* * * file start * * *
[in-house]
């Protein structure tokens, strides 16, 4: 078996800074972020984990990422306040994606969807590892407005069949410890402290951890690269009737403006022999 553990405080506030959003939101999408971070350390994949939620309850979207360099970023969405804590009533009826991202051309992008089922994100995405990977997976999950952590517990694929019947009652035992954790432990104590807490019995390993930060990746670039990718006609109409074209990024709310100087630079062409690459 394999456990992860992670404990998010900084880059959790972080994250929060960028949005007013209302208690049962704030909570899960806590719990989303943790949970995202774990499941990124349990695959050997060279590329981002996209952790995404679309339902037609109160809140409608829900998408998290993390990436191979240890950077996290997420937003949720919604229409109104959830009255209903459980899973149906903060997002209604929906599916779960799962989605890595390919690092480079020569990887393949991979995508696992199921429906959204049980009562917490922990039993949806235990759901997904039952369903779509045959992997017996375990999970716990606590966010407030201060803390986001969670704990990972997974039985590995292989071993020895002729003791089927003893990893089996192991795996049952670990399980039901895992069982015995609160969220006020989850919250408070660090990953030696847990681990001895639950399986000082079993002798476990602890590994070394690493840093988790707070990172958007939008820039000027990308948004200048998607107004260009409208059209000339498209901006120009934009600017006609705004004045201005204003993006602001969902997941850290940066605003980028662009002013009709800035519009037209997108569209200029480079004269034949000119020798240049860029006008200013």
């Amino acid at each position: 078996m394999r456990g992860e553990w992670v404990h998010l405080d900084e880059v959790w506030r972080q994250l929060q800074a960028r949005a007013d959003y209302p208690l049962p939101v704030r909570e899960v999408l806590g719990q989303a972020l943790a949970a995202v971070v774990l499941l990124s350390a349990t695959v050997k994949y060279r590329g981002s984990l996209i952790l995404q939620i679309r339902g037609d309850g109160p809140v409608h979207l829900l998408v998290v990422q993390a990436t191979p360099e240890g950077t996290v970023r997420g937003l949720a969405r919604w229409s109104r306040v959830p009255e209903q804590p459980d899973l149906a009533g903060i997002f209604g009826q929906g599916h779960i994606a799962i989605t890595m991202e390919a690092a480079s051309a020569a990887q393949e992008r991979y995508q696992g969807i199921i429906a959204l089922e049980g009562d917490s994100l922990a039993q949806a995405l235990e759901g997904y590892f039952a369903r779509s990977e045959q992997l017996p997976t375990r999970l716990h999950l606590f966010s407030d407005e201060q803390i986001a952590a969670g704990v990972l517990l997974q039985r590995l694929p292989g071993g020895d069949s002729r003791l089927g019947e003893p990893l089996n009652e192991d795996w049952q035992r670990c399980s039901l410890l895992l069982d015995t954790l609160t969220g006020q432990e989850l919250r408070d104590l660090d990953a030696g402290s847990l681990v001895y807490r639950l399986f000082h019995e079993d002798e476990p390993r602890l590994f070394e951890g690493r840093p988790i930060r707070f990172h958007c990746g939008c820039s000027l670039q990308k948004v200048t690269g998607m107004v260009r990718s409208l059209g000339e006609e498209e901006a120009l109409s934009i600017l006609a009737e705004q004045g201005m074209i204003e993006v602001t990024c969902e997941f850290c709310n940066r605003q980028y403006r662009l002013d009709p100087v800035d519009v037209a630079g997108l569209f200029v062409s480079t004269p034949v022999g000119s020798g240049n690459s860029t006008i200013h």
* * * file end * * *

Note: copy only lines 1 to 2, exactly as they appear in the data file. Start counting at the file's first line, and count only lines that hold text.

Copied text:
[in-house]
């Protein structure tokens, strides 16, 4: 078996800074972020984990990422306040994606969807590892407005069949410890402290951890690269009737403006022999 553990405080506030959003939101999408971070350390994949939620309850979207360099970023969405804590009533009826991202051309992008089922994100995405990977997976999950952590517990694929019947009652035992954790432990104590807490019995390993930060990746670039990718006609109409074209990024709310100087630079062409690459 394999456990992860992670404990998010900084880059959790972080994250929060960028949005007013209302208690049962704030909570899960806590719990989303943790949970995202774990499941990124349990695959050997060279590329981002996209952790995404679309339902037609109160809140409608829900998408998290993390990436191979240890950077996290997420937003949720919604229409109104959830009255209903459980899973149906903060997002209604929906599916779960799962989605890595390919690092480079020569990887393949991979995508696992199921429906959204049980009562917490922990039993949806235990759901997904039952369903779509045959992997017996375990999970716990606590966010407030201060803390986001969670704990990972997974039985590995292989071993020895002729003791089927003893990893089996192991795996049952670990399980039901895992069982015995609160969220006020989850919250408070660090990953030696847990681990001895639950399986000082079993002798476990602890590994070394690493840093988790707070990172958007939008820039000027990308948004200048998607107004260009409208059209000339498209901006120009934009600017006609705004004045201005204003993006602001969902997941850290940066605003980028662009002013009709800035519009037209997108569209200029480079004269034949000119020798240049860029006008200013």